Remove from heat and mash apples with a potato masher for chunky-style sauce. For smoother sauce, let apples cool for several minutes and use an immersion blender (or regular countertop blender) to purée apple mixture to desired consistency.

Refrigerate sauce, covered, for up to 3-4 days or freeze in airtight freezer containers for longer storage.

Yield:  Apx. 7 cups

Homemade Applesauce

A combination of sweet and tart varieties of apples are the basis for this delicious homemade applesauce that is simple to make and freezes well.
Course Side Dish
Cuisine American
Keyword applesauce
Prep Time 10 minutes
Cook Time 30 minutes
Total Time 40 minutes
Author My Island Bistro Kitchen

Ingredients

  • 5 lbs apples e.g., any combination of Cortlands, Jonagold, MacIntosh, Honeycrisp varieties
  • 1 tbsp lemon juice
  • ¾ cup apple juice or water
  • 1/3 cup brown sugar, firmly packed
  • 3 tbsp pure maple syrup
  • 1/8 tsp salt
  • ½ tsp cinnamon
  • ¼ tsp nutmeg

Instructions

  1. Wash, peel, and core apples. Cut apples into four wedges and then cut each wedge into three to four smaller wedges, depending on the size of apples.
  2. Place apples in large stockpot, sprinkling with lemon juice and tossing gently with a large spoon to coat with the lemon juice. Add remaining ingredients and stir well. Place stockpot over medium-high heat and bring mixture to a boil, stirring frequently. Reduce heat to low and cook, covered, and stirring occasionally, for 25-30 minutes, or until apples have completely softened.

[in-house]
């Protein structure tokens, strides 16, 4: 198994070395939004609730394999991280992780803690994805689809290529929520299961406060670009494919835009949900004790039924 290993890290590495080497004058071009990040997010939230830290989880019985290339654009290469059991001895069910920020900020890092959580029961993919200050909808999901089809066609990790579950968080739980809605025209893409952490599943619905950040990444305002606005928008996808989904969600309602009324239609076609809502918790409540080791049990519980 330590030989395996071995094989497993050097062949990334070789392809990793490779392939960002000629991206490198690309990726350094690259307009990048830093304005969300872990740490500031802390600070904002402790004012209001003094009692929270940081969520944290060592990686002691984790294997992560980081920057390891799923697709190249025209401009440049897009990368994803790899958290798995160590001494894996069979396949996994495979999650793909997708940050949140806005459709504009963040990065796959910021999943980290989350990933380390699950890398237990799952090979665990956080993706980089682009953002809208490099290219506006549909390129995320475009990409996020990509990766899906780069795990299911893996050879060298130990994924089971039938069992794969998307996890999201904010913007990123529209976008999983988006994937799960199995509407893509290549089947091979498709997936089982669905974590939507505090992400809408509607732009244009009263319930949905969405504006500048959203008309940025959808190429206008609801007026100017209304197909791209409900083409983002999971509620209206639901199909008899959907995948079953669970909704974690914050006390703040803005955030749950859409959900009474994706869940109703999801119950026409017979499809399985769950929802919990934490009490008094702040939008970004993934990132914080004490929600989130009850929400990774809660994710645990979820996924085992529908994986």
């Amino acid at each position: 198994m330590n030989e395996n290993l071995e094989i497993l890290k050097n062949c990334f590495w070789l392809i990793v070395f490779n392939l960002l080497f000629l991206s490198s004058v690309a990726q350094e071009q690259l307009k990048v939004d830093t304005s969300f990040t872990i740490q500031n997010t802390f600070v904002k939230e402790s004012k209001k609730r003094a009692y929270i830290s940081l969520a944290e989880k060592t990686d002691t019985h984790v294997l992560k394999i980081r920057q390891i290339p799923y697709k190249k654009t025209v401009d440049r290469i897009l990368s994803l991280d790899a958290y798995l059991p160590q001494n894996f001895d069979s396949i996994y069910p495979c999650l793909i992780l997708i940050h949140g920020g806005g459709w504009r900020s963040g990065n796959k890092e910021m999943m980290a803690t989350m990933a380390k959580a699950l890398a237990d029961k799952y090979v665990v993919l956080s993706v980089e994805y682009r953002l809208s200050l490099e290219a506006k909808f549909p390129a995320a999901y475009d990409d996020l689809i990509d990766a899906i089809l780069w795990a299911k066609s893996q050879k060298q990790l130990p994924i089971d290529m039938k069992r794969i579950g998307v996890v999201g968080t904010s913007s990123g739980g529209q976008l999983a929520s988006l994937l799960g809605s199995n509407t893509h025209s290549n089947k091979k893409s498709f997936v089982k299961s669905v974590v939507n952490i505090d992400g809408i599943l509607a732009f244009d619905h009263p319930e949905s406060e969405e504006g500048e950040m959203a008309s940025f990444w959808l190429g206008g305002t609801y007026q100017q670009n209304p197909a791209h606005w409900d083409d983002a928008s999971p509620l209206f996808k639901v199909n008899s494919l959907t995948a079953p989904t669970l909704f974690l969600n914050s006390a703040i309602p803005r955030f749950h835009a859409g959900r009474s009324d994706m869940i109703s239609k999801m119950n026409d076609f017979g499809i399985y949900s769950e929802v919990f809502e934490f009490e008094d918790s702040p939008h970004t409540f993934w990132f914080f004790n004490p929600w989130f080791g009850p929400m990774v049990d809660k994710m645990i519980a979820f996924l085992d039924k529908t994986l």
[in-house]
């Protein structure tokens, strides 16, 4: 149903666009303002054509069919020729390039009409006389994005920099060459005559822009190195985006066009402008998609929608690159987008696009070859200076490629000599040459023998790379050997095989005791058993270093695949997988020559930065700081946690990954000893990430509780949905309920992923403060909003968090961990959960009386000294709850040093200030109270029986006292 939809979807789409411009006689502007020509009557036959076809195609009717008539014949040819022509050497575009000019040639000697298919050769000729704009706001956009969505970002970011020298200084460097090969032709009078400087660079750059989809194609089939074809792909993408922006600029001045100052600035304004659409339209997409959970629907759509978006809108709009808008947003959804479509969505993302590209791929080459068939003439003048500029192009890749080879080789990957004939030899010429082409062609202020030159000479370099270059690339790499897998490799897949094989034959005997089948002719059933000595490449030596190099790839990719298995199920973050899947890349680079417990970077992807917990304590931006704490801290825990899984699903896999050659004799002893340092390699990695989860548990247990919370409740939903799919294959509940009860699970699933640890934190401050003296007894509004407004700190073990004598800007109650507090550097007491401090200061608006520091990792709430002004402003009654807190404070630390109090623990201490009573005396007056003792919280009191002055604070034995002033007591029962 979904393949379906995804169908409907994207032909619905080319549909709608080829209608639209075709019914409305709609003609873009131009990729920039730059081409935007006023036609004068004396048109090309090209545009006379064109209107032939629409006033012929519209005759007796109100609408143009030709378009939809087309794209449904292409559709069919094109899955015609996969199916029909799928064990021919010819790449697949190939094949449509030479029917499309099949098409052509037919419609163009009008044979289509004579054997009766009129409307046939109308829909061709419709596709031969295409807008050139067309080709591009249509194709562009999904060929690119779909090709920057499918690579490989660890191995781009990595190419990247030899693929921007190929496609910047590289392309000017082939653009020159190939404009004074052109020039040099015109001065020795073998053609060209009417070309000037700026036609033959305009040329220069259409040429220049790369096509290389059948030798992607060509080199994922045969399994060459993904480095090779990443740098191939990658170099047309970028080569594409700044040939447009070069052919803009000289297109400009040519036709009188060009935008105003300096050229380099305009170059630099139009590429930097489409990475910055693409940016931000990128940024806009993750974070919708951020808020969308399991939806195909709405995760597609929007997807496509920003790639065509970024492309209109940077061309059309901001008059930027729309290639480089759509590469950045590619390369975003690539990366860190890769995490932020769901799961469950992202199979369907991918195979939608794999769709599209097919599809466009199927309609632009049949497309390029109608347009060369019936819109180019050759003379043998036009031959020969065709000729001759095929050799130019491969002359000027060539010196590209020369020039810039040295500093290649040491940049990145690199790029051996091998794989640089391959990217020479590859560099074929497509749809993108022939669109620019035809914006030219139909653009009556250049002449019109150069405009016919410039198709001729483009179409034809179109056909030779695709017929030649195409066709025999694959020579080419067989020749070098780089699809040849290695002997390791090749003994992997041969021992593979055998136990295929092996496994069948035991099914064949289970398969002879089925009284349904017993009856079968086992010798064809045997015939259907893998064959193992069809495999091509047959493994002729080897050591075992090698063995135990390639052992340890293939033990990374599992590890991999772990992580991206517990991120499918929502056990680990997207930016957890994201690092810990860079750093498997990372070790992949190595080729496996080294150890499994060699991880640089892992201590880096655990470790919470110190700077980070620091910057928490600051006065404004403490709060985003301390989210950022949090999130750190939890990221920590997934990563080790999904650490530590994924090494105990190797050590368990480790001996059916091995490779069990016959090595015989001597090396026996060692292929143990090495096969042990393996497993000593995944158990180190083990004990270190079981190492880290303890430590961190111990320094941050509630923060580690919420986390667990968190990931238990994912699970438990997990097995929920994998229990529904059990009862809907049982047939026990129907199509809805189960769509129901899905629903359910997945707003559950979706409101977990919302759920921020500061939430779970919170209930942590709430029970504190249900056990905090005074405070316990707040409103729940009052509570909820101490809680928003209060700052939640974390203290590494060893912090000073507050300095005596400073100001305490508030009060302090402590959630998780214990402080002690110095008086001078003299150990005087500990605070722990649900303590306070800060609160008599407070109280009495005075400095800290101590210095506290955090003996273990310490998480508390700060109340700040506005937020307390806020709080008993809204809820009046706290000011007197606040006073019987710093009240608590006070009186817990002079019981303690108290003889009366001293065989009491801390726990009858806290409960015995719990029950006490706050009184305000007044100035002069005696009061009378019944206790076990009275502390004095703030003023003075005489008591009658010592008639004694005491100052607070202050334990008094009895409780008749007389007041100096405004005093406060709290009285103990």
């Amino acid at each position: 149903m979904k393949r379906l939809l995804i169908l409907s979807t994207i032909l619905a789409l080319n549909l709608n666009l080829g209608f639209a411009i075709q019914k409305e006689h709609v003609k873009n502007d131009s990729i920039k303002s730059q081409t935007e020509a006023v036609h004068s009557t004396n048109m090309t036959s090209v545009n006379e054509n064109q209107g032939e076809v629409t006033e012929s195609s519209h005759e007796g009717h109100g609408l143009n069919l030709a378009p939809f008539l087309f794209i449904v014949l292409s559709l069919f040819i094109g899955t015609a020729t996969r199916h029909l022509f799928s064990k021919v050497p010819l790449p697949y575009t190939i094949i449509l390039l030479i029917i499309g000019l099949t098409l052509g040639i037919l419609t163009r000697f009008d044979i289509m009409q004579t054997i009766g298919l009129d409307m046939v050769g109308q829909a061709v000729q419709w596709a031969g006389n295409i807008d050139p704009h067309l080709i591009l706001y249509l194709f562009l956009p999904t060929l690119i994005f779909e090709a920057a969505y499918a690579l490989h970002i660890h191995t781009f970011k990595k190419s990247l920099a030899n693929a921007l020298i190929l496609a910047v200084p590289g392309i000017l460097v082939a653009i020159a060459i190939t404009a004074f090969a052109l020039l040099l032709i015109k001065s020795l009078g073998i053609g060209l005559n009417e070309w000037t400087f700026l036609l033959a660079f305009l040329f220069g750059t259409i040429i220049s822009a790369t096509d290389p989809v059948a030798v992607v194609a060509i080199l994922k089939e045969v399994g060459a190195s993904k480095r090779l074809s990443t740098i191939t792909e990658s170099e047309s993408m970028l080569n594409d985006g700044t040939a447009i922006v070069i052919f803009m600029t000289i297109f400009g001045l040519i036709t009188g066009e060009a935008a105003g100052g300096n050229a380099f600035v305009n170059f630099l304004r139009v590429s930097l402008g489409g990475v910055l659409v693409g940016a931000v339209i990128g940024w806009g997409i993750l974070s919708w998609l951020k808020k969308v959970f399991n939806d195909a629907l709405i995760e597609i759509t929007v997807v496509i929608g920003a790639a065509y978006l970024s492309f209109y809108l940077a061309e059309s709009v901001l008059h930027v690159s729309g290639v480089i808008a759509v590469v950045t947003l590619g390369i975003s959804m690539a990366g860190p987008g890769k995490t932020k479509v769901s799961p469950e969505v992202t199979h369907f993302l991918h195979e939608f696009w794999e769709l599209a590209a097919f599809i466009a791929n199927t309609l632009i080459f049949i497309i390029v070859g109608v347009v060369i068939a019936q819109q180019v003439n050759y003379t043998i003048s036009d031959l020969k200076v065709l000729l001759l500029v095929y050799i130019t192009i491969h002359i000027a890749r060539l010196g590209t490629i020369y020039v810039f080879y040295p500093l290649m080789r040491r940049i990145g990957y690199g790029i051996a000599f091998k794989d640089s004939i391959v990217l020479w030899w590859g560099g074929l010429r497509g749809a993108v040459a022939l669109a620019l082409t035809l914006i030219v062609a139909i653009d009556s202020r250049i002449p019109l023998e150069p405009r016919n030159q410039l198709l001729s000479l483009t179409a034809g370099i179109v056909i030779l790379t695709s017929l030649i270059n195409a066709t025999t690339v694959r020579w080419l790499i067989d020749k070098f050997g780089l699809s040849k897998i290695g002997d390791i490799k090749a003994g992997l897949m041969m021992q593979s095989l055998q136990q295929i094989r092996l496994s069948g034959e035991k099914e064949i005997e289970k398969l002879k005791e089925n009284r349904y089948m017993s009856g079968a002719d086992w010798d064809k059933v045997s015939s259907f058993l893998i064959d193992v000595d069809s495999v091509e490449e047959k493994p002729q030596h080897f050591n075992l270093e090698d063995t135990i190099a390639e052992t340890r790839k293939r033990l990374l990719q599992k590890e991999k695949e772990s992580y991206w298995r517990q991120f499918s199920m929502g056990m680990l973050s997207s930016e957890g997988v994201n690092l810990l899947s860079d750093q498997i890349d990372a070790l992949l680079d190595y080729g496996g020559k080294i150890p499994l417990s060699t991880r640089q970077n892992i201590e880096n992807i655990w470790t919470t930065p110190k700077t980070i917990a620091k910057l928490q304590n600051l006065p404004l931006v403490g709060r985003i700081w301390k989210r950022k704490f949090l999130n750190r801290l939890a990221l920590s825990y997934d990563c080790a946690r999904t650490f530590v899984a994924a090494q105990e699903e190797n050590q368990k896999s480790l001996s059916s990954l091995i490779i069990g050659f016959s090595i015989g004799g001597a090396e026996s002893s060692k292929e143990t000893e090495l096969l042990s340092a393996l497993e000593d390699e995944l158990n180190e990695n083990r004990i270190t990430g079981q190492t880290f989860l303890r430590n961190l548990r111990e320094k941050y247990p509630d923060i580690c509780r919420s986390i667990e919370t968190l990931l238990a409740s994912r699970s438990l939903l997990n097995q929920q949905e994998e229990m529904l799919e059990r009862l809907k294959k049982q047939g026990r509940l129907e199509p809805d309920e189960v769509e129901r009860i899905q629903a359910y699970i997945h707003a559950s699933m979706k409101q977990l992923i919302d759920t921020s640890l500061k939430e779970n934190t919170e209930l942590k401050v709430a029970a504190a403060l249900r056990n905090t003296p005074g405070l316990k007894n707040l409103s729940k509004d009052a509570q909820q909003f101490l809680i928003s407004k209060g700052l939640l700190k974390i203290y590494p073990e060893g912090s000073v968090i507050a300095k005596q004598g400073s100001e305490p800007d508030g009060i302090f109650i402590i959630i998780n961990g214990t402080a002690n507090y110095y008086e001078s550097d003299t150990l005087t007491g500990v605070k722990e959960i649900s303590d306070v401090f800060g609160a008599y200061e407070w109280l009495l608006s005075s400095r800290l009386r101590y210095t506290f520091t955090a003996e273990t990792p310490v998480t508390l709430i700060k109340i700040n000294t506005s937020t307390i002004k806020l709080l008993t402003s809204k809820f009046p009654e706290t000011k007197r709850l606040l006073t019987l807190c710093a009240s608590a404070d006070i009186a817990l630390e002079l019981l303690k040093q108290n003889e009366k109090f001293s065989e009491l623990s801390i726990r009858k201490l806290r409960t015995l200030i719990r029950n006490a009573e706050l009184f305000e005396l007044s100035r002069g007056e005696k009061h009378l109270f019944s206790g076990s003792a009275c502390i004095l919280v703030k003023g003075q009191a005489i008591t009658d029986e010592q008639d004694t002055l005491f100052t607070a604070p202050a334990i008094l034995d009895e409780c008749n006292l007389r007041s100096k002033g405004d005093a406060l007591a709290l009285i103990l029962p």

3. Remove from heat and mash apples with a potato masher for chunky-style sauce. For smoother sauce, let apples cool for several minutes and use an immersion blender (or regular countertop blender) to purée apple mixture to desired consistency.
  4. Refrigerate sauce, covered, for up to 3-4 days or freeze in airtight freezer containers for longer storage.

Recipe Notes

Yield: Apx. 7 cups

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Applesauce

Gluten Free Butter Tarts

Butter Tarts
Gluten-free and Lactose-Free Butter Tarts

These old-fashioned butter tarts are actually both gluten free and lactose free.  If you are not lactose intolerant, simply substitute regular butter and milk in the recipe.

Quite some time ago, I shared my traditional butter tart recipe.  However, folks have been inquiring about a gluten-free recipe for the tarts so here it is. I won’t repeat my hints and tips for making butter tarts in this posting because the same ones hold true for the gluten-free version so I am directing readers to my original posting for butter tarts for this information.

Butter Tarts
Gluten-Free and Lactose-Free Butter Tarts

I don’t like a big glob of thick pastry in my butter tarts. As far as I am concerned, it is the gooey, sweet filling that is the star in these tarts.  The pastry is involved just because it is the vessel to hold the filling. So, I use a thin rolled pastry and fit the pastry neatly and tidily into the muffin tin cups.

The pastry, nonetheless, still has to be tender and flaky because it is half the equation in these Canadian culinary delicacies.  The gluten-free pastry recipe is the one that I developed and perfected first for my gluten-free apple pie, originally published to my website on January 11, 2018.  It is now my go-to pastry recipe since it is perfectly tender and flaky and works well with sweet and savory pies as well as tarts.